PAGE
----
Construction Tips

Table of Contents

  Cutting Tips

  Cutting the Platform Steps

  Creating Background Scenes



Cutting Tips


When cutting wood there are several things you need to keep in mind:


  Keeping measurements accurate:  First … you need to work with a sharp pencil with a hard lead or your lines can be thick enough to throw your figures way off.


  Avoiding cut fingers:  Be sure you have a sharp blade on your craft knife.  You are less likely to cut yourself with a new sharp blade, since you do not need to apply so much pressure (I like the knives with the pop-off blades – when one gets dull, just snap it off and you have another sharp blade).


  Avoiding splits:  When you cut out a small area cut across the grain section first, and then with the grain – if you cut with the grain first the wood will split in that direction and you will have an incorrectly shaped piece.


  Cutting straight lines:  It can be tricky cutting the 1/16” wood straight, though it sounds simple enough.  If cutting with a knife, scribe the cut lightly the first time, then a bit deeper.  I usually make about three or four passes at it to avoid splitting the wood.


  Buy extra blades and wood:  I see people sometimes putting real brute strength into cutting a thin piece of wood.  Rather, put some pennies into a lot of nice new blades and, if necessary, extra wood – don’t ruin the project at the start with a crooked cut!  Take your time.  Don’t rush it!  The key is:  go easy and make several light strokes in the same spot.


  Rulers:  Though a cork-backed ruler does not slip, it is not recommended for this project because it raises the edge up off your wood.  Be sure to keep your blade even with the side of the ruler.  What I ended up doing was holding the plain metal ruler very firmly on the wood and making a scribe with the blade.  Repeat several times … then remove the ruler and finish the cut.  I realize this has been said before, but it is very important!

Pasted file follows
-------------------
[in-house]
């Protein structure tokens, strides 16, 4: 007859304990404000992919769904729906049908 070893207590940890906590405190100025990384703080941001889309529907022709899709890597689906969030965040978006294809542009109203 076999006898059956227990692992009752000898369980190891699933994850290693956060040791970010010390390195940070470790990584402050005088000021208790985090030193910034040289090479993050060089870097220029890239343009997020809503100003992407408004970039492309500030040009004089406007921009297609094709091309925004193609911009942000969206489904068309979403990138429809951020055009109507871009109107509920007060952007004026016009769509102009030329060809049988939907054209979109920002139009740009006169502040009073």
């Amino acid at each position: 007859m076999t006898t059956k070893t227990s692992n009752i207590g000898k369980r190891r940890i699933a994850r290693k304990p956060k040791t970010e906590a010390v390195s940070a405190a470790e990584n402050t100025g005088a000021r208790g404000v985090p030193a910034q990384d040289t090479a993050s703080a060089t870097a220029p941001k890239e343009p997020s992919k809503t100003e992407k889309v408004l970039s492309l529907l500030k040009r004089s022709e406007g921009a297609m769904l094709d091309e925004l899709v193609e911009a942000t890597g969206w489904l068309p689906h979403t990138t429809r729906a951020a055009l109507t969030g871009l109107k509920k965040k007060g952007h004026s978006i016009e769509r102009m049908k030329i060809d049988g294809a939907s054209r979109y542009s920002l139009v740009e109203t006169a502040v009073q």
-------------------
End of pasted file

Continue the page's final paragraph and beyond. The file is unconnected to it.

Suggestion:  If you are unfamiliar with cutting wood, experiment a bit.  A strip of 3” wide 1/16” wood will do the project with wood to spare.


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Cutting The Platform Steps:


You will find that the easiest way to make the steps is by layering and cutting the outside pattern each time.


In other words:

  Cut the platform piece for the top step

  Then cut the same piece with the added area for the middle step

  Do the same for the bottom step


This method is much easier than trying to cut the steps and adding them to the platform piece.  See pattern in the blueprints page.



  Please, look at the details found in the Golden Christmas Book, if you have it.

  Also, look at The Art of Finishing A 144th Dollhouse Kit Like A Professional workbook, if you have it.



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Creating Background Scenes:


Reducing the Size of Artwork


   To create the scene I reduced two 8” x 10” calendar scenes to 12%.  I put one scene on the back wall and the complimentary scene on the sidewall.  Also a second identical scene that I “blended in with this one as it was a hair narrow … in other words, the side wall takes about 1 ˝ pictures.  As mine was trees with snow on them, I overlapped to where it looked OK and taped the two together.  Fitted for the length of space I had and removed the excess.


  Another technique for background scenes is to duplicate the scene in a desktop publishing program and “mirror” the image by “flipping” it.  This technique is also good for creating scenes that will go in a corner, with the place where both pictures meet placed right in the corner.


  Be sure to glue your scene AFTER you have constructed walls and platform and fitted them but BEFORE you glue them into the room!




The how-to tips that appear on this page were contributed by Artisans

Anita McNary-Haynes and Frances Armstrong




MSAT Micro Minis List


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Last revised: January 2002